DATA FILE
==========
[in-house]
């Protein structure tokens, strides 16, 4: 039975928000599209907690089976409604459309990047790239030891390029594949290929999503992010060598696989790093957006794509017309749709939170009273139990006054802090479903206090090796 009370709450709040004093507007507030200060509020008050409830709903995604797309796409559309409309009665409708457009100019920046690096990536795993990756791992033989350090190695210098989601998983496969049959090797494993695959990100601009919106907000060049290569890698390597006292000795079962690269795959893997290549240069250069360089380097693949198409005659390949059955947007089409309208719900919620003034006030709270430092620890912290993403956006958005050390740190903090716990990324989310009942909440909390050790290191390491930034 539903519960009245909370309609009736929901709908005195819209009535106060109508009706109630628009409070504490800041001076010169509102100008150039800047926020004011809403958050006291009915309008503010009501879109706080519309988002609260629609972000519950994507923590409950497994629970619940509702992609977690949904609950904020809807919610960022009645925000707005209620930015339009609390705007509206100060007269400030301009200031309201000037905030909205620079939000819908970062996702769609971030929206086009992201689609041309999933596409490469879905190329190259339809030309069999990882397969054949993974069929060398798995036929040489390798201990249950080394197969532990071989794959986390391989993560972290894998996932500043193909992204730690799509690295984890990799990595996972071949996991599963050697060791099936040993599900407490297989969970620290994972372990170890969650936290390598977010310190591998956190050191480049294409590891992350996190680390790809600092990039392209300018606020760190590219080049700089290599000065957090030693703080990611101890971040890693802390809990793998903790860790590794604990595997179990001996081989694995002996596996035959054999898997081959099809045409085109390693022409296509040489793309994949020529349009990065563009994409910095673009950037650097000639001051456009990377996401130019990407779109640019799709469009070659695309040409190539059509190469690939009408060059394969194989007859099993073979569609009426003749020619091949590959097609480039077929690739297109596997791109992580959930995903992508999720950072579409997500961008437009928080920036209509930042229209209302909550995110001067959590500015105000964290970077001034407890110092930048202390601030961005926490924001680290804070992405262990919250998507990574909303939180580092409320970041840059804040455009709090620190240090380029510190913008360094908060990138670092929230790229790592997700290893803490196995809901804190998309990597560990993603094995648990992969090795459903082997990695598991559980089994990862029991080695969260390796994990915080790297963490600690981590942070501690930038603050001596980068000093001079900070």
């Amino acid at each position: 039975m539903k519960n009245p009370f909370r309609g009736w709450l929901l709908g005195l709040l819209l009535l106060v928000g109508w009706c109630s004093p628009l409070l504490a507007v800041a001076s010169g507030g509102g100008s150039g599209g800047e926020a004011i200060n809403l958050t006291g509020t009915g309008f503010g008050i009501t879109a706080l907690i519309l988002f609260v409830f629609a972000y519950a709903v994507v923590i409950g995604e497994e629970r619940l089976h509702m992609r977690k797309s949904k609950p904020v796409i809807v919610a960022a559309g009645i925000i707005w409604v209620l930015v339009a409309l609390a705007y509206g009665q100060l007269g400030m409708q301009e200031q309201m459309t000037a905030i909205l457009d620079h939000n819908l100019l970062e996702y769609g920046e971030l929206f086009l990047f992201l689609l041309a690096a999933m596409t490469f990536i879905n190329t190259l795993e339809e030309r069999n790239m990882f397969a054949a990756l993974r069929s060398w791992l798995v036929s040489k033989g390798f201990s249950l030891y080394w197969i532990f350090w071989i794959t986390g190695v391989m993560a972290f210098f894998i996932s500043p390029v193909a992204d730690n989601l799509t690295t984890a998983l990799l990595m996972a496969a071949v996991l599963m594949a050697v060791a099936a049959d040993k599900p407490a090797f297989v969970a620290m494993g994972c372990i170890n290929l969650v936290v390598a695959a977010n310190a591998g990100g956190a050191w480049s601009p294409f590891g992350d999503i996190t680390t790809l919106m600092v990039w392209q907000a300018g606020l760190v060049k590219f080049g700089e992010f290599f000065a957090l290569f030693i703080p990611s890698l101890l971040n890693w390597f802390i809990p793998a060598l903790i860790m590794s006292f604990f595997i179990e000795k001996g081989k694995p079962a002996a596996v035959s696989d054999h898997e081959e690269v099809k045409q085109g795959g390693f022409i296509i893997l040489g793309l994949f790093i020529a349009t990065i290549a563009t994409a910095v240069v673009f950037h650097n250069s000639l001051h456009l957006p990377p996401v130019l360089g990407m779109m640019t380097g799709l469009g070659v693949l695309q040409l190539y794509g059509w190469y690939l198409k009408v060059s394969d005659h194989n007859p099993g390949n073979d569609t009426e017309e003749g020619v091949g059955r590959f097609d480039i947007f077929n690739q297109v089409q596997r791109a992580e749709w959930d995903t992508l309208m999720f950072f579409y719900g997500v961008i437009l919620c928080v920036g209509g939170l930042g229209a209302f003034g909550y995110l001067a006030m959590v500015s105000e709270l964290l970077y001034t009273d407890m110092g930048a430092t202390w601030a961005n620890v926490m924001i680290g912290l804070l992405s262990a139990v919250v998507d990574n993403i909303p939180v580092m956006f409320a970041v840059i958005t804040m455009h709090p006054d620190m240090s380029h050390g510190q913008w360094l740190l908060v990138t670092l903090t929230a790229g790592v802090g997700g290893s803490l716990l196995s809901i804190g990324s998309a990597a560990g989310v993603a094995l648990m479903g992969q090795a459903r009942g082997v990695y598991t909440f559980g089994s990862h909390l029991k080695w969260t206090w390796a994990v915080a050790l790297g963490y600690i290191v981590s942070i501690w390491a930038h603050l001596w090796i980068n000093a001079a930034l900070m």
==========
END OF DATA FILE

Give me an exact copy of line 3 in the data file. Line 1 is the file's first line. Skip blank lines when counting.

């Amino acid at each position: 039975m539903k519960n009245p009370f909370r309609g009736w709450l929901l709908g005195l709040l819209l009535l106060v928000g109508w009706c109630s004093p628009l409070l504490a507007v800041a001076s010169g507030g509102g100008s150039g599209g800047e926020a004011i200060n809403l958050t006291g509020t009915g309008f503010g008050i009501t879109a706080l907690i519309l988002f609260v409830f629609a972000y519950a709903v994507v923590i409950g995604e497994e629970r619940l089976h509702m992609r977690k797309s949904k609950p904020v796409i809807v919610a960022a559309g009645i925000i707005w409604v209620l930015v339009a409309l609390a705007y509206g009665q100060l007269g400030m409708q301009e200031q309201m459309t000037a905030i909205l457009d620079h939000n819908l100019l970062e996702y769609g920046e971030l929206f086009l990047f992201l689609l041309a690096a999933m596409t490469f990536i879905n190329t190259l795993e339809e030309r069999n790239m990882f397969a054949a990756l993974r069929s060398w791992l798995v036929s040489k033989g390798f201990s249950l030891y080394w197969i532990f350090w071989i794959t986390g190695v391989m993560a972290f210098f894998i996932s500043p390029v193909a992204d730690n989601l799509t690295t984890a998983l990799l990595m996972a496969a071949v996991l599963m594949a050697v060791a099936a049959d040993k599900p407490a090797f297989v969970a620290m494993g994972c372990i170890n290929l969650v936290v390598a695959a977010n310190a591998g990100g956190a050191w480049s601009p294409f590891g992350d999503i996190t680390t790809l919106m600092v990039w392209q907000a300018g606020l760190v060049k590219f080049g700089e992010f290599f000065a957090l290569f030693i703080p990611s890698l101890l971040n890693w390597f802390i809990p793998a060598l903790i860790m590794s006292f604990f595997i179990e000795k001996g081989k694995p079962a002996a596996v035959s696989d054999h898997e081959e690269v099809k045409q085109g795959g390693f022409i296509i893997l040489g793309l994949f790093i020529a349009t990065i290549a563009t994409a910095v240069v673009f950037h650097n250069s000639l001051h456009l957006p990377p996401v130019l360089g990407m779109m640019t380097g799709l469009g070659v693949l695309q040409l190539y794509g059509w190469y690939l198409k009408v060059s394969d005659h194989n007859p099993g390949n073979d569609t009426e017309e003749g020619v091949g059955r590959f097609d480039i947007f077929n690739q297109v089409q596997r791109a992580e749709w959930d995903t992508l309208m999720f950072f579409y719900g997500v961008i437009l919620c928080v920036g209509g939170l930042g229209a209302f003034g909550y995110l001067a006030m959590v500015s105000e709270l964290l970077y001034t009273d407890m110092g930048a430092t202390w601030a961005n620890v926490m924001i680290g912290l804070l992405s262990a139990v919250v998507d990574n993403i909303p939180v580092m956006f409320a970041v840059i958005t804040m455009h709090p006054d620190m240090s380029h050390g510190q913008w360094l740190l908060v990138t670092l903090t929230a790229g790592v802090g997700g290893s803490l716990l196995s809901i804190g990324s998309a990597a560990g989310v993603a094995l648990m479903g992969q090795a459903r009942g082997v990695y598991t909440f559980g089994s990862h909390l029991k080695w969260t206090w390796a994990v915080a050790l790297g963490y600690i290191v981590s942070i501690w390491a930038h603050l001596w090796i980068n000093a001079a930034l900070m």